“The clean and proper (in the sense of incorporated and incorporable) becomes filthy, the sought-after turns into banished, fascination into shame. Then, forgotten time crops up suddenly and condenses into a flash of lightning an operation that, if it were though out, would involve bringing together the two opposite terms but, on account of that flash, is discharged like thunder. The time of abjection is double: a time of oblivion and thunder, of veiled infinity and the moment when revelation bursts forth.”
Julia Kristeva Quotes
“Since he has nothing, since he is nothing, he can sacrifice everything.”

“He is a foreigner, he is from nowhere, from everywhere, citizen of the world, cosmopolitan. Do not send him back to his origins.”

“The phobic has no other object than the abject. But that word, “fear”- a fluid haze an elusive clamminess- no sooner has it cropped up than it shades off like a mirage and permeates all words of the language with nonexistence, with a hallucinatory, ghostly glimmer. Thus, fear having been bracketed, discourse will seem tenable only if it ceaselessly confront that otherness, a burden both repellent and repelled, a deep well of memory that is unapproachable and intimate: the abject.”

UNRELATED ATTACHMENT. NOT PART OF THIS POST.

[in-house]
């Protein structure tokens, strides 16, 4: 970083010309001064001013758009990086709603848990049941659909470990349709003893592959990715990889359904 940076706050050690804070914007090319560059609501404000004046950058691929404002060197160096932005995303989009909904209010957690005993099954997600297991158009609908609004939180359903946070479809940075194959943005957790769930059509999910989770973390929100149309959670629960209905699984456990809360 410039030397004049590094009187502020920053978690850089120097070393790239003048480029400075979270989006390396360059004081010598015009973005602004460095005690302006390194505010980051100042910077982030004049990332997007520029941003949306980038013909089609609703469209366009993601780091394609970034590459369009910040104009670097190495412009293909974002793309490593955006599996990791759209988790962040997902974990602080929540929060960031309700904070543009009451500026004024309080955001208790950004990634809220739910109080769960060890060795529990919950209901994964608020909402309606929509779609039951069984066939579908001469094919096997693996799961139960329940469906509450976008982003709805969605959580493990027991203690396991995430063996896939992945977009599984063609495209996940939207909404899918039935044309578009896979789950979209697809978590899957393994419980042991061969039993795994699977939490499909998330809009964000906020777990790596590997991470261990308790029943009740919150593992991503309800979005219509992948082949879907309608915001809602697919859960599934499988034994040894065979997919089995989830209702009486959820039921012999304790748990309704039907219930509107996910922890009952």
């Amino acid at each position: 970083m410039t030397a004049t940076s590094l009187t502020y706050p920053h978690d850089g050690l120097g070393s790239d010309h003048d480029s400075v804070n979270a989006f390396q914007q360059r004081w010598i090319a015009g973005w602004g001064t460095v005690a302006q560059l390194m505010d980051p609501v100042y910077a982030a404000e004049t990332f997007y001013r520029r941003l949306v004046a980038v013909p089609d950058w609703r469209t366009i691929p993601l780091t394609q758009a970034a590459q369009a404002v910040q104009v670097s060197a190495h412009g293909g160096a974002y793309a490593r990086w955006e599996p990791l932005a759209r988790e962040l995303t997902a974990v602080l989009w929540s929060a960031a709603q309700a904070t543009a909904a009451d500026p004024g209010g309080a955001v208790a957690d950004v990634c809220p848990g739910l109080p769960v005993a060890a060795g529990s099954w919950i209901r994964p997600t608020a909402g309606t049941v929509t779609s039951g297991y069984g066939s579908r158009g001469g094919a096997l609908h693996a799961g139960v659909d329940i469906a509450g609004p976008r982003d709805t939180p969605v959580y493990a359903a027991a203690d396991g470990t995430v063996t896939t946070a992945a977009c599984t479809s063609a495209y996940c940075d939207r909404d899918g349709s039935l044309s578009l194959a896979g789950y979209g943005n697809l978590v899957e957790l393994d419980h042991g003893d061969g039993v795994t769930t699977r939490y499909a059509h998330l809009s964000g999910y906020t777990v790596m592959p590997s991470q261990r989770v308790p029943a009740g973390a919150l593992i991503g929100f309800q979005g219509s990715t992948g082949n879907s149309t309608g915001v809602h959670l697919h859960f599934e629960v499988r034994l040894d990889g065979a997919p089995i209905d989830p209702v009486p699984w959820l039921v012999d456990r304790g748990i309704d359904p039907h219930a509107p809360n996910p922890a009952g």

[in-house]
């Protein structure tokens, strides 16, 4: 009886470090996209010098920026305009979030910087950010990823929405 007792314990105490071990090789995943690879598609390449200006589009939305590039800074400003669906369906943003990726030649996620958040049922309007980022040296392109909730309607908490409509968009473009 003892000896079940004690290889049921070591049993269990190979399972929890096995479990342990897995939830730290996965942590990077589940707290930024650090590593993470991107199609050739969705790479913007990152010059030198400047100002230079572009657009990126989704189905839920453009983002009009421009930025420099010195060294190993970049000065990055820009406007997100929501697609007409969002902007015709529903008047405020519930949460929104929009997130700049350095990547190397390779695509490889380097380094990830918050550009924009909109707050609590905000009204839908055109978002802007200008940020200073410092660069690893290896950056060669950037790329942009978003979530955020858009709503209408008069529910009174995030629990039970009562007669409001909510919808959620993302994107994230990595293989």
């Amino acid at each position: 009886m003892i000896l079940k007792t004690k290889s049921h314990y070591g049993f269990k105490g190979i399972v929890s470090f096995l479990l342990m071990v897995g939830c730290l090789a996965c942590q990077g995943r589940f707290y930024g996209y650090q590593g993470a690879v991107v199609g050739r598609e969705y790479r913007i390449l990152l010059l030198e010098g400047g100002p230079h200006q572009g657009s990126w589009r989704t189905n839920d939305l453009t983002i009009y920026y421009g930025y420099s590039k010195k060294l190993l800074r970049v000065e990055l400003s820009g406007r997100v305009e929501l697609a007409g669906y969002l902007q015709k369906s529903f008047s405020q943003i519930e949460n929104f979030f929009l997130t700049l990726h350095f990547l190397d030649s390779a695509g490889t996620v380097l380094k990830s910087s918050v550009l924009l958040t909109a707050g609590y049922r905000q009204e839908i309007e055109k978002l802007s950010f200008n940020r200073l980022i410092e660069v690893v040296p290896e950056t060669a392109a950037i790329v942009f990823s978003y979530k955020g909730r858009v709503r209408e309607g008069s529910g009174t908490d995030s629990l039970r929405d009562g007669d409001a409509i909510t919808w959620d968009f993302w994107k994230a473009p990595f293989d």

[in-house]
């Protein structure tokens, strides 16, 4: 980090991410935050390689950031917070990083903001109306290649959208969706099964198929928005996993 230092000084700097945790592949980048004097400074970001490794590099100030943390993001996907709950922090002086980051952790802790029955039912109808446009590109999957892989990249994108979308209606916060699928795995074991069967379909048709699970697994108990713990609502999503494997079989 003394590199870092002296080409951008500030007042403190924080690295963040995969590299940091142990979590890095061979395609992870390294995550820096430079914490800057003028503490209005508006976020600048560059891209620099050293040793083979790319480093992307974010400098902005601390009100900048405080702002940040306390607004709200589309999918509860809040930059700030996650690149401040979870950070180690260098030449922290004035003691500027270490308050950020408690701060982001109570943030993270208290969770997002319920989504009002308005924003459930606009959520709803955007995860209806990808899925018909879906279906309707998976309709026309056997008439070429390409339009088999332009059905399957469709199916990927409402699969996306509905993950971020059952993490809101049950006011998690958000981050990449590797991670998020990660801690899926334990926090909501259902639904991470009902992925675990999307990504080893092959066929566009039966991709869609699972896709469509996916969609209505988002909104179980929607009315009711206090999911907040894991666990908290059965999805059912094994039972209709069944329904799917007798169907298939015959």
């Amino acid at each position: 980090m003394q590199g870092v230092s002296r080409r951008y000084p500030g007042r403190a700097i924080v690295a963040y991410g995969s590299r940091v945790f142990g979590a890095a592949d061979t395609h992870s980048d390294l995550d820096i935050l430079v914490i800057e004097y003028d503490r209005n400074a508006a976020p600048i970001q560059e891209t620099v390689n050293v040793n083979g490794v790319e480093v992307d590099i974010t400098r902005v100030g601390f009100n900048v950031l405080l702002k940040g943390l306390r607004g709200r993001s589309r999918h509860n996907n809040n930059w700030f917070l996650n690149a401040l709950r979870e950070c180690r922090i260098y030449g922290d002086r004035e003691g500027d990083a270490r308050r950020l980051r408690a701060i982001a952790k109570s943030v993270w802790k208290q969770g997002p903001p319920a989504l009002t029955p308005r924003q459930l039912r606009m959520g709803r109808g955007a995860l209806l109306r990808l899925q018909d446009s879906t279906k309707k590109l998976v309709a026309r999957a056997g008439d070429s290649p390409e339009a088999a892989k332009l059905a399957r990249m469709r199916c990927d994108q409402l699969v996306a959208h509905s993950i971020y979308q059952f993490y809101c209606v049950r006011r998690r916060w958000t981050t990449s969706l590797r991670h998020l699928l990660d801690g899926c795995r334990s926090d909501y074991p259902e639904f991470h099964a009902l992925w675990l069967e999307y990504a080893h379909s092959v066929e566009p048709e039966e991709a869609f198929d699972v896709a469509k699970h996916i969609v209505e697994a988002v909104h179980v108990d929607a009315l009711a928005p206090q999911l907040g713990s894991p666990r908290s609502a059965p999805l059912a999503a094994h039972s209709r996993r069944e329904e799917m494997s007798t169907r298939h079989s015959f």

“For the space that engrosses the deject, the excluded, is never one, nor homogeneous, nor totalizable, but essentially divisible, fold-able, and catastrophic. A deviser of territories, languages, works, the deject never stops demarcating his universe whose fluid confines- for they are constituted of a non-object, the abject- constantly question his solidity and impel him to start afresh. A tireless builder, the deject is in short a stray. He is on a journey, during the night, the end of which keeps receding.”

“To be of no account to others. No one listens to you.”